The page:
Things Need to Change

From Things Need to Change, quoting Rick Warren (via):

The American church as a whole needs to move from selfish consumerism to unselfish contribution. Those are poles apart. To start with a woman who’s most interested in how many diamonds she’s got in her tennis bracelet, and move her to sit under a banyan tree holding an AIDS baby- that’s a giant leap.

One of the things that frustrated me the most about the Orthodox church I initially encountered was (as this observer also noticed) what seemed like a lack of concern for the poor. In the nine or so years that I’ve been Orthodox, I’ve come to understand the situation a little better, but I still see a need for more awareness. That said, I witnessed just such a transformation in my local church. The church is not poor and has several lawyers, doctors, and business owners in it. Many of these people have homes worth half a million or more dollars. But every year, a group of people from our church joins Project Mexico in building modest homes for the poor of Mexico. This year, one of those lawyer and his family went. After they come back, the people who participated in the project all give a little speech in front of the church about their experience. Most everyone else had gone once before, but what this family said was amazing. “Before we went, we would invite friends over to check out the new addition on our house or our new plasma TV. But, in Mexico, we built a home for people without one! The difference for them is so much more significant than anything we could buy for ourselves!” They had gained an incarnate understanding of poverty. Yeah, this is just another example of the the failing Church. And how people in the Church are saved from failure.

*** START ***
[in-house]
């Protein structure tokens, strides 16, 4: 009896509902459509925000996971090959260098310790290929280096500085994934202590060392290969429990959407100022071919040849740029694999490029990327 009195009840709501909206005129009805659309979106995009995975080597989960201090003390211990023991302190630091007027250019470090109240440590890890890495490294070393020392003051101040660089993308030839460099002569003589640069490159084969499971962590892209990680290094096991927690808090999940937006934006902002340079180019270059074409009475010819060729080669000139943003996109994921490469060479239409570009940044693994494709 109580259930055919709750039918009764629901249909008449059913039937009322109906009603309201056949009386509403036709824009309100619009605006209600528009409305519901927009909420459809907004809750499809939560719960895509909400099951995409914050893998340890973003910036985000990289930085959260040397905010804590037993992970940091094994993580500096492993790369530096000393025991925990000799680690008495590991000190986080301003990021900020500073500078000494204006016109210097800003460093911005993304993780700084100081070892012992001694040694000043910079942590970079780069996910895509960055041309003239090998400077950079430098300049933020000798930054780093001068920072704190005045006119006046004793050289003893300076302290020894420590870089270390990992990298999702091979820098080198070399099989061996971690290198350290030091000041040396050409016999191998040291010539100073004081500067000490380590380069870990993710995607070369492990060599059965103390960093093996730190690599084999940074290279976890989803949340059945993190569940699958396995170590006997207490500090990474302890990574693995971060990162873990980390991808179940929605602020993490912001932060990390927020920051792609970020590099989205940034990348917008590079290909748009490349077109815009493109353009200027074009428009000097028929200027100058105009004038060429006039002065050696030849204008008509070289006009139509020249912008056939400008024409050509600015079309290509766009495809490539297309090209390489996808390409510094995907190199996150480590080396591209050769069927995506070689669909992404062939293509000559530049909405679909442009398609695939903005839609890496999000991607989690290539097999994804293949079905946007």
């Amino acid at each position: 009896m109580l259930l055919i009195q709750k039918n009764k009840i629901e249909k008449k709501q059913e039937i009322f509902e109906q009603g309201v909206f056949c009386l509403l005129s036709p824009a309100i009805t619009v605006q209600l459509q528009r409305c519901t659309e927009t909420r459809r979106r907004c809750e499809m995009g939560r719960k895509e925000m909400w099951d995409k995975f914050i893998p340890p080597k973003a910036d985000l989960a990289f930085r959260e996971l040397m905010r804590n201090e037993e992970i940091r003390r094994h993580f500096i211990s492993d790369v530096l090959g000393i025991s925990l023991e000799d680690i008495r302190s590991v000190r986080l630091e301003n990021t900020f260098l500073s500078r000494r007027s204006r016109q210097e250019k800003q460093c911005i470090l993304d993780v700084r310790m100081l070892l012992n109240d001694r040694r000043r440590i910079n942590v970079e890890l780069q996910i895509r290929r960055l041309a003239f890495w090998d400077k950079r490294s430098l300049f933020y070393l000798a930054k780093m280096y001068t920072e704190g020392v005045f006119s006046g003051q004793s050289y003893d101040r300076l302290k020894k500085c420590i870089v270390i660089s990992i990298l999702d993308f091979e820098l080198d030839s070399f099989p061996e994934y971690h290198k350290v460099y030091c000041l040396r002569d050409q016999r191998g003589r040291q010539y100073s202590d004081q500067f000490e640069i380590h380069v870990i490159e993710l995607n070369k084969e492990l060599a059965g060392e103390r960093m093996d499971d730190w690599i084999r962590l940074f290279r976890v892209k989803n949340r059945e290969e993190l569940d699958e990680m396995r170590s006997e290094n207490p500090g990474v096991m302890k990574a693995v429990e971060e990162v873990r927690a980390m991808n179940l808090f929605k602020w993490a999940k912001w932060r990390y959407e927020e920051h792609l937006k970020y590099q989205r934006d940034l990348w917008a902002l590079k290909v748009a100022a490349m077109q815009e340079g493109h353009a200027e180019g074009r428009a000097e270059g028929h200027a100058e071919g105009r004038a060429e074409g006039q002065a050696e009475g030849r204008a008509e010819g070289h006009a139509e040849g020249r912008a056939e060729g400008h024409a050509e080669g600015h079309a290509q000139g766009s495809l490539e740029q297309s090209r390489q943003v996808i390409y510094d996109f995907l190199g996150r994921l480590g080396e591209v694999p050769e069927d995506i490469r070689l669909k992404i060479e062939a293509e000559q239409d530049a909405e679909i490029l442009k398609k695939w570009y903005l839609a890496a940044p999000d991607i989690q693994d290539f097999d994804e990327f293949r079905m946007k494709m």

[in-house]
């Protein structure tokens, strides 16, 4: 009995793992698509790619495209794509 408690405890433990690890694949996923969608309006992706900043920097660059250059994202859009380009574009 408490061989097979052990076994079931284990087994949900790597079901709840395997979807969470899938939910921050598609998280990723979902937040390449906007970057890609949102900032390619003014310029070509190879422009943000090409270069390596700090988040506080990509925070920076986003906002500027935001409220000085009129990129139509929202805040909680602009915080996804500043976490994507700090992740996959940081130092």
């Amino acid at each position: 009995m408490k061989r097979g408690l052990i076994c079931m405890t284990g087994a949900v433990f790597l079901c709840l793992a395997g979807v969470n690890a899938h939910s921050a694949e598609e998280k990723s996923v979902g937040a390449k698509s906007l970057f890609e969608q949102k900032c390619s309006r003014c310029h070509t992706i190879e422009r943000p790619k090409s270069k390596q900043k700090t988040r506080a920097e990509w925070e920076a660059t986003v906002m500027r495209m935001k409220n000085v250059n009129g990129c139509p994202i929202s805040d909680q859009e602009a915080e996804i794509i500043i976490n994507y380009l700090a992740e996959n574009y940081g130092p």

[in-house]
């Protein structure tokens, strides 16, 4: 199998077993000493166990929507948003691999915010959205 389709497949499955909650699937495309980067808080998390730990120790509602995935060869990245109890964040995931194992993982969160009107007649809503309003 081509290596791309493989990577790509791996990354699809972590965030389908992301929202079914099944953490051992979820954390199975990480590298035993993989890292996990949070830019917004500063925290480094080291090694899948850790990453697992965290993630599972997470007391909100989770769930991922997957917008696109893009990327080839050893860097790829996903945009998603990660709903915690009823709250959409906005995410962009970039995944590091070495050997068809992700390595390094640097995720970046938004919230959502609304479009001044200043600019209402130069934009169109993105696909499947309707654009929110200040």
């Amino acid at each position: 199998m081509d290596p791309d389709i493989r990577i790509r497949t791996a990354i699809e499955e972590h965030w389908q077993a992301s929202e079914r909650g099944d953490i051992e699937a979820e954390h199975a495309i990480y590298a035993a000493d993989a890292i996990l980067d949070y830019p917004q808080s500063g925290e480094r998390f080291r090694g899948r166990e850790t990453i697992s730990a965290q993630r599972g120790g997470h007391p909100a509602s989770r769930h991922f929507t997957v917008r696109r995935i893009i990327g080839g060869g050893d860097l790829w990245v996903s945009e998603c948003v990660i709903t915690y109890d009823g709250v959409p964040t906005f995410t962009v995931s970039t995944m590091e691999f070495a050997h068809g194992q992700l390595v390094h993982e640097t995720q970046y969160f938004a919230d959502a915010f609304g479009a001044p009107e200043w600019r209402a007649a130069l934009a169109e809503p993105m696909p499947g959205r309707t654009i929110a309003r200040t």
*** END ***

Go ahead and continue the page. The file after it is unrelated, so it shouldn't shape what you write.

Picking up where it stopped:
2 thoughts on “Things Need to Change”

  1. Seems like I remember that the more money a person has, the less they give proportionately. They could actually afford to give higher percentage, but typically give less.

    sounds like the same theme as that written in

    Or from a conversation at the office. “I am not too sure about those lay ministers doing communion at the …. church. They are not properly ordained and trained.”

    “Yeah, you have to be careful about folks like Peter, James and John – that bunch of fishermen, who did they think they were anyway?!”

    1. ordination

      I would point out that by the time Peter, James, and John started doing communion (and they did, check first and second century letters written by the people who trained under them) they had been ordained by Christ himself and gone through the most intense seminary experience possible: Christ in the flesh.

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